The Womxn and Democracy Initiative (WDI) is based at the Dullah Omar Institute at the University of the Western Cape. We identify as feminist, taking an intersectional approach to our work on realising social justice through active political participation of the public in the context of a feminist version of constitutional democracy.
With this project we considered the three biggest and one newly formed small political parties’ manifestos and hope to provide information to the public on the extent to which parties respond to an intersectional feminist agenda. We hope this will increase the tools available to hold political parties accountable after elections, to the promises they make to the public through their manifestos ahead of elections. Political parties themselves may find the content useful for reflection on these issues and to consider their integration in future manifestos or policies.
While we do hope to make information available to help inform people ahead of the election, we are not attempting to tell people how to vote. That would be irresponsible, as the manifestos alone are blunt tools to assess the potential future performance of a party. These can really only tell us what political parties say they want voters to hear before an election. We hope that this analysis will serve beyond this time of election, to deepen public discourse from a feminist perspective and to deepen the idea of what a feminist agenda for political leadership might look like.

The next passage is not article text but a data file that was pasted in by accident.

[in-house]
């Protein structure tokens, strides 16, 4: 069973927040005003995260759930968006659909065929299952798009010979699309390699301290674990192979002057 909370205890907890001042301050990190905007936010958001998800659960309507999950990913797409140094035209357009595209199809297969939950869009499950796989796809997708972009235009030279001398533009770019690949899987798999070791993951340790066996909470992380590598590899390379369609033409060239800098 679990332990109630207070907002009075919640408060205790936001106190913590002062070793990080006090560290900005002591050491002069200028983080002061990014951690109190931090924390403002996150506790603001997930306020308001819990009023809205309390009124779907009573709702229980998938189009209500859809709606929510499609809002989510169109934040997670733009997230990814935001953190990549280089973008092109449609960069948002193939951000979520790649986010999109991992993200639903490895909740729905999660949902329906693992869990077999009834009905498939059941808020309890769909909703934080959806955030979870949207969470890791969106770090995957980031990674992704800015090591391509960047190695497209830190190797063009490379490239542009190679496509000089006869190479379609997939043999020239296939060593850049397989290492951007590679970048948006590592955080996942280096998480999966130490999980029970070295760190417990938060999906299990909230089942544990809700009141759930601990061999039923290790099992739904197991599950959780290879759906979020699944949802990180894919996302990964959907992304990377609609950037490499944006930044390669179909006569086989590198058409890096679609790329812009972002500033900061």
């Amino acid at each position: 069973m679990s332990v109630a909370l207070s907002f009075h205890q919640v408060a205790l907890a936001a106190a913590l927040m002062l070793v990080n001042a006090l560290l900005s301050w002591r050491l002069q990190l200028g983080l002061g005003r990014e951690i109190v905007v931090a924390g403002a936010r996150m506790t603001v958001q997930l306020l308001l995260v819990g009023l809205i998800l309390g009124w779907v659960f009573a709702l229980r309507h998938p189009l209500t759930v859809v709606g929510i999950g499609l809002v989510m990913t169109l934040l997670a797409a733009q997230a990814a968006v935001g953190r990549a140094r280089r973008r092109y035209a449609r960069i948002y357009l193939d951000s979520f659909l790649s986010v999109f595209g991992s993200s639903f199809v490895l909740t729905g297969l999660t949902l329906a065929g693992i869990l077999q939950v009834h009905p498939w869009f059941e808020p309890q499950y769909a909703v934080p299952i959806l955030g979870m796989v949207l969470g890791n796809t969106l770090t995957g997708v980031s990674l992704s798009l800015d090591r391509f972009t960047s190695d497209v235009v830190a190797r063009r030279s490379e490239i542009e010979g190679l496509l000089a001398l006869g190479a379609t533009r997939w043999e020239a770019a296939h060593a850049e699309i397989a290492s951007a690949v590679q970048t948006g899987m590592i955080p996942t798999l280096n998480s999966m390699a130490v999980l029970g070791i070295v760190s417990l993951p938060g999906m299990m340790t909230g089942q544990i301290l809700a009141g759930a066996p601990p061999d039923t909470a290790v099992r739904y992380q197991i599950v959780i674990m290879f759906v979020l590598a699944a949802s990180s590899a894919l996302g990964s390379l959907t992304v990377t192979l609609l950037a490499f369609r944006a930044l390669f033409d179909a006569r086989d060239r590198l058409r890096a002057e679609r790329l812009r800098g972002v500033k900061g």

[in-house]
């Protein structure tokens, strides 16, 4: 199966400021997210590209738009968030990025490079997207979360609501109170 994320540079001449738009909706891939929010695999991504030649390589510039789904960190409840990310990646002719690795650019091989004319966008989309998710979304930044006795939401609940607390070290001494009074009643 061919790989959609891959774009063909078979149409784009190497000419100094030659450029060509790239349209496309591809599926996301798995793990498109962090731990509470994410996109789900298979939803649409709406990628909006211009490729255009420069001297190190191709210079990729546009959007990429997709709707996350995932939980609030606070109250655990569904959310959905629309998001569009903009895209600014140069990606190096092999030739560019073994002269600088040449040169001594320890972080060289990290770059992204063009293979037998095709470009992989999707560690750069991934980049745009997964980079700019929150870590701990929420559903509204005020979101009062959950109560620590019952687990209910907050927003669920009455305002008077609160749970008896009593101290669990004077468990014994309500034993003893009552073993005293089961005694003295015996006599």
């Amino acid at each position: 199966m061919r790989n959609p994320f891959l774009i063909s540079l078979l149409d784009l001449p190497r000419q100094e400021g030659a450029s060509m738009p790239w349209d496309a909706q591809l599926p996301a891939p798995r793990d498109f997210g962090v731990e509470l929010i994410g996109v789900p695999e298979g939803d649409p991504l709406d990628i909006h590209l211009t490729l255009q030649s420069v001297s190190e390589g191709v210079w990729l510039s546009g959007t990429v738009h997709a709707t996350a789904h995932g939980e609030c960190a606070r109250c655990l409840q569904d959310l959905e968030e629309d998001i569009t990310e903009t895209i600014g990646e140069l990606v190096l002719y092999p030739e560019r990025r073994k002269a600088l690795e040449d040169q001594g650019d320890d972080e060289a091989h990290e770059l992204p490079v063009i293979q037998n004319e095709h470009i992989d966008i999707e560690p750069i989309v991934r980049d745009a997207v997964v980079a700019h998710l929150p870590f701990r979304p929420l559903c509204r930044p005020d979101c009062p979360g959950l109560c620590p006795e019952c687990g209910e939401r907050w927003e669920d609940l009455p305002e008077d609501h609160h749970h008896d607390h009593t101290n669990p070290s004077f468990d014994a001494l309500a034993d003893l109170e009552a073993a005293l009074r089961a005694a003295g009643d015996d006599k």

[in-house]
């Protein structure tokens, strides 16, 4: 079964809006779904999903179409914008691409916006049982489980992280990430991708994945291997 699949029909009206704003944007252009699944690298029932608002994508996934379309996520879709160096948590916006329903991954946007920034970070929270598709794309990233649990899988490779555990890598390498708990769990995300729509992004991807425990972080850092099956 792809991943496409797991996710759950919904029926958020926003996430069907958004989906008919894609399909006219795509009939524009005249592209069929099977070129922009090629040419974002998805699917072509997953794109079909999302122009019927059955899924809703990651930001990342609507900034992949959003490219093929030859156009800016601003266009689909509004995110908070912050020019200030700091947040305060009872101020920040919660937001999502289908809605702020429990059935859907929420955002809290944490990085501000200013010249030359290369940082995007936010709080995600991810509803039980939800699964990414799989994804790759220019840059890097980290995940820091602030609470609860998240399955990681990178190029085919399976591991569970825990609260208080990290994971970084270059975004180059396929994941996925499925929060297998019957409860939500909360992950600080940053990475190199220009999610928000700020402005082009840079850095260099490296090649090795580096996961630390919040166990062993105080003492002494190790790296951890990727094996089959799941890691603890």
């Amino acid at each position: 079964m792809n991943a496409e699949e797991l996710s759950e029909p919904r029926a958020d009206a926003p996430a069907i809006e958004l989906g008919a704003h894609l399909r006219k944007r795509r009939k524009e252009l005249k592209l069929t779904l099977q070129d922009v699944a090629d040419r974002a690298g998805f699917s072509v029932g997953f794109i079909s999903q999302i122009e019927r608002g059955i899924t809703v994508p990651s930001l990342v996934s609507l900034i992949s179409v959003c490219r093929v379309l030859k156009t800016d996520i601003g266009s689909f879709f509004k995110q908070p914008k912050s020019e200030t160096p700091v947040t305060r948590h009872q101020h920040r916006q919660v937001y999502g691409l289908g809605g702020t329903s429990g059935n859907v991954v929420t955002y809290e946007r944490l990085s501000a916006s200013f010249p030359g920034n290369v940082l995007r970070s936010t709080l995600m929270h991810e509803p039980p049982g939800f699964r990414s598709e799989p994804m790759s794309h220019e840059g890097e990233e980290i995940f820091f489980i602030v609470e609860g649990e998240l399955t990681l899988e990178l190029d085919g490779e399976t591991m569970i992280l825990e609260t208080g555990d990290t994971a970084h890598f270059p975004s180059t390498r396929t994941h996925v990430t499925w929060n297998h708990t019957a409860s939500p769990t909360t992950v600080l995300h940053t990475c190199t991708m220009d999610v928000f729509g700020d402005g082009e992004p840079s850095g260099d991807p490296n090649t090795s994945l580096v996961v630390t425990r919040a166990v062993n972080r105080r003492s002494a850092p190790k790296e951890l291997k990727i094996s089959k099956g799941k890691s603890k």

Despite the manifestos being ‘blunt’ in terms of holding political leadership to account, the more that the public inform ourselves, the more we engage with political parties on their pre-election promises, and the more we call on them to adapt their positions to respond to our needs, the more useful they become. Once a party gains power, be it nationally, provincially or in a single ward, or if they gain enough votes to be part of the opposition, then the manifestos can be used along with other methods to hold them to account.
We considered the three top performing political parties in the last national election – the African National Congress (ANC), the Democratic Alliance (DA), and the Economic Freedom Fighters (EFF). We have also considered the manifestos of the newly emerged Ikhwezi Political Movement (IPM) a small women led party that is contesting the election in Plettenberg Bay - this manifesto, in contrast to the other three parties' lengthy offerings, is a concise two pager, the other point of difference is that IPM are only contesting in one municipality.